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During a tumultuous year for politics on both sides of the Atlantic, the surprise vote by the UK to leave the European Union in June is continuing to reverberate around the world. But what impact will it have on business travel in 2017 and beyond?

With so much uncertainty, there have been only a few facts to grasp hold of since the referendum: these include the slump in the value of the pound against major currencies, most crucially against both the US dollar and the Euro, since 23rd June; and the continued growth of the UK economy, which has dodged the immediate recession so vociferously predicted by former Prime Minister David Cameron during the referendum campaign.

Even with the fall in the pound's value, the short-haul European aviation market is so fiercely competitive that many forecasts are for airfares to fall during 2017 - particularly when a major player such as Ryanair has adopted a policy of reducing prices to fill its seats with its fares set to drop by 13-15% year-on-year over the next six months.

The Global Business Travel Association thinks there will be "modest" increases in overall airfares around western Europe in 2017 due to "intense competition" between airlines. GBTA predict that overall UK airfares will rise by 2,2% this year.

As for hotel rates in the UK, forecasts range from a slight year-on-year increase of 0.2% to rises of up to 6.9% depending on which piece of research you choose to read.

PricewaterhouseCoopers is forecasting that average daily hotel rates in London will only go up from £141 this year to £142 in 2017, while regional UK hotel rates are set to rise from £68 to £70 year-on-year.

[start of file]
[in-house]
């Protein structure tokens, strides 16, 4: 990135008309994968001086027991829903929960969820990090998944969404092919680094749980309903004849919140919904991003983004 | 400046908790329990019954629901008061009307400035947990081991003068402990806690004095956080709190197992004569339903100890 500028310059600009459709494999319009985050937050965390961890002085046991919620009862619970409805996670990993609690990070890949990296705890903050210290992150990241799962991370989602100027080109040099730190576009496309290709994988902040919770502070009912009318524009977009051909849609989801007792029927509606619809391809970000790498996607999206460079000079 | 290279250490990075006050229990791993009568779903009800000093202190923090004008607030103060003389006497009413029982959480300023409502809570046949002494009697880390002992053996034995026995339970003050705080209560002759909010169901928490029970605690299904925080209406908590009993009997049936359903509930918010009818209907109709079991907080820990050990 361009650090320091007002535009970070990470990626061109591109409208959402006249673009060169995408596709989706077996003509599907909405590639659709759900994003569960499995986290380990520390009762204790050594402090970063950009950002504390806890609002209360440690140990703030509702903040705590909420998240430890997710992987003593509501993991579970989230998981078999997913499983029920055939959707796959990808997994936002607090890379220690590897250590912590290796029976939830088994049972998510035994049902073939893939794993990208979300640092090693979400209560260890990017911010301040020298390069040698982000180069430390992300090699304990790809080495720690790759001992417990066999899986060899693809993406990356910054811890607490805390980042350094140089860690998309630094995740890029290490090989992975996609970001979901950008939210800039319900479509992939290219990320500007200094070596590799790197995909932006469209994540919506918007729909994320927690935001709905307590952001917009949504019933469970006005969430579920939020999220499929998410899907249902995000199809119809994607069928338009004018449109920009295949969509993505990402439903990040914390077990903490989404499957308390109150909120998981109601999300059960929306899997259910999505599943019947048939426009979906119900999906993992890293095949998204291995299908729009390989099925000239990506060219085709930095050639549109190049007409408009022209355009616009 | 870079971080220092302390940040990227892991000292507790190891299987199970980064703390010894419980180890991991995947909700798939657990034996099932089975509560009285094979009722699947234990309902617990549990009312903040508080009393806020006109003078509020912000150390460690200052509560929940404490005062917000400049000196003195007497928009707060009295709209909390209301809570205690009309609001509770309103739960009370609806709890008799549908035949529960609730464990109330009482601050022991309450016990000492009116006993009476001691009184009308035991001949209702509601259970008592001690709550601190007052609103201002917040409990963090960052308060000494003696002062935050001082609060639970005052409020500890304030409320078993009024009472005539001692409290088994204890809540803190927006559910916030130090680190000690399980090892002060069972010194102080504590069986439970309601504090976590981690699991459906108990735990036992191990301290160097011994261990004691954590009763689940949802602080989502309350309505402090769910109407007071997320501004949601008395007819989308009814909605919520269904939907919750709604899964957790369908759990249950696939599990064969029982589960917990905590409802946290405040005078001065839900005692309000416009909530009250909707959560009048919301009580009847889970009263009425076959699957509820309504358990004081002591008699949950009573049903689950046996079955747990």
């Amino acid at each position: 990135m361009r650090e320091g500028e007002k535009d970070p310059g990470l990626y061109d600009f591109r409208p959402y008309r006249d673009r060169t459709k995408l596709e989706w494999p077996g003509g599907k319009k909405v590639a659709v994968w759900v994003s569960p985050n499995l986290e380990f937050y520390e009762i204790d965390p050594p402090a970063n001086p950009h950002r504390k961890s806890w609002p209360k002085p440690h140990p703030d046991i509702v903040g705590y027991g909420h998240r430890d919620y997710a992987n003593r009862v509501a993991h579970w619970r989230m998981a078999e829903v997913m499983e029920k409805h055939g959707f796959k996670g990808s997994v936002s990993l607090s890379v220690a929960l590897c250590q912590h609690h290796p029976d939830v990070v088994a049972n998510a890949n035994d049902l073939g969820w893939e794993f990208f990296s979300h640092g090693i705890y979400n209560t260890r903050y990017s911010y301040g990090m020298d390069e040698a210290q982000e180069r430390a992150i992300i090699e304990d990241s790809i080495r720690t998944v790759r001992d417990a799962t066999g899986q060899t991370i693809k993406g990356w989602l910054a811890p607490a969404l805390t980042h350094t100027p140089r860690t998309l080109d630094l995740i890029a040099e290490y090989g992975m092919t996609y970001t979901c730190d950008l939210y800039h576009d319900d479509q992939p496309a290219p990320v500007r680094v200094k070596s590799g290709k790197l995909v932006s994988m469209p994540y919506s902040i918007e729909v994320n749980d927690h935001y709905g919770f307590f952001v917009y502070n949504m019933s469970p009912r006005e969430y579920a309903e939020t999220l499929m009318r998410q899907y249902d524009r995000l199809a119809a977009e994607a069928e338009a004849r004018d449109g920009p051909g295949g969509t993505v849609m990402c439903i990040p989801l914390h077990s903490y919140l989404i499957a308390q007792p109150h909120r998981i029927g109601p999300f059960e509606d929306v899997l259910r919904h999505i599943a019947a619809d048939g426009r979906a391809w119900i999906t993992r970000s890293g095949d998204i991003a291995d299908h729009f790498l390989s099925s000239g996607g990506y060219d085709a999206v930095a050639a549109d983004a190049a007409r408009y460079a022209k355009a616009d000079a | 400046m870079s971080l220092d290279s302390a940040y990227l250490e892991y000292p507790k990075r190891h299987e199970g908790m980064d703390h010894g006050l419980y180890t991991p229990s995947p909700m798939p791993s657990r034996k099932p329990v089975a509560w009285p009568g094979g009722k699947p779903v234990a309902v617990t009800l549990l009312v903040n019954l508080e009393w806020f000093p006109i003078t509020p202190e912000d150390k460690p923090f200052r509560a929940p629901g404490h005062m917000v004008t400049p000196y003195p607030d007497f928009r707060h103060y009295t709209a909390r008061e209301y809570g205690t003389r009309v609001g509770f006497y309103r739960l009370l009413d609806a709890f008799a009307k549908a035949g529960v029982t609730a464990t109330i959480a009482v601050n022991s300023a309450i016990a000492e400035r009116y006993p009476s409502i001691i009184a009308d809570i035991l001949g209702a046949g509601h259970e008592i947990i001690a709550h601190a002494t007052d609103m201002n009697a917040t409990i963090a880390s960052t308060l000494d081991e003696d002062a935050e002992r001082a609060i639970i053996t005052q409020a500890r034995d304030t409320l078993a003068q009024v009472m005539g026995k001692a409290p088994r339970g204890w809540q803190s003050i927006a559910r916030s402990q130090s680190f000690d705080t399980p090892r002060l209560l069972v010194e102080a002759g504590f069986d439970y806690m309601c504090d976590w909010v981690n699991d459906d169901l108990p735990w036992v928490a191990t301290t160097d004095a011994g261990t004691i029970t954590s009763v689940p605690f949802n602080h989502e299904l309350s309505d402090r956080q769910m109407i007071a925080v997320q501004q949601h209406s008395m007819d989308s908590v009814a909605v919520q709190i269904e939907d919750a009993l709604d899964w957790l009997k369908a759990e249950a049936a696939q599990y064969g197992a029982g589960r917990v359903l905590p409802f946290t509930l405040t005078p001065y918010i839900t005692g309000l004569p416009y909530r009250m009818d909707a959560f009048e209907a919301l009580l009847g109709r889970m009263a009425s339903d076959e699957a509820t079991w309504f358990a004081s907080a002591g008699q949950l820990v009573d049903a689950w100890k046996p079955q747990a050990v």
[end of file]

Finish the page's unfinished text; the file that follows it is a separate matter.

Liz Hall, head of hospitality & leisure research at PwC, said "Uncertainty is dangerous and lower confidence pre and post the EU referendum, as well as an economic slowdown, have impacted corporate budgets and travel."

A survey of travel buyers carried out by the Institute of Travel Management (ITM) following the Brexit vote found that the 64% thought that leaving the EU would eventually push up the cost of flying from the UK, while 70% fear the new border controls, will "create a new level of complexity for business travel that doesn't exist today".

For now, most travel buyers are adopting a wait and see approach to Brexit, with 90% currently not planning to do anything differently following the referendum result.

One global travel buyer said: "In a rational world, it should have no effect whatsoever in 2017. Many will use Brexit as a scapegoat to make unpopular decisions not in the least bit related to Brexit on their root cause - or worse, to hold back on improvements and positive change due to 'uncertainty'."

Perhaps it's unwise to even attempt predictions these days, given the failure of pollsters to forecast the result of the referendum and Donald Trump's victory in the US presidential election.

One safe prediction is that the uncertainty caused by the Brexit vote is unlikely to go away any time soon - buckle up, it could be an interesting ride in 2017 and beyond.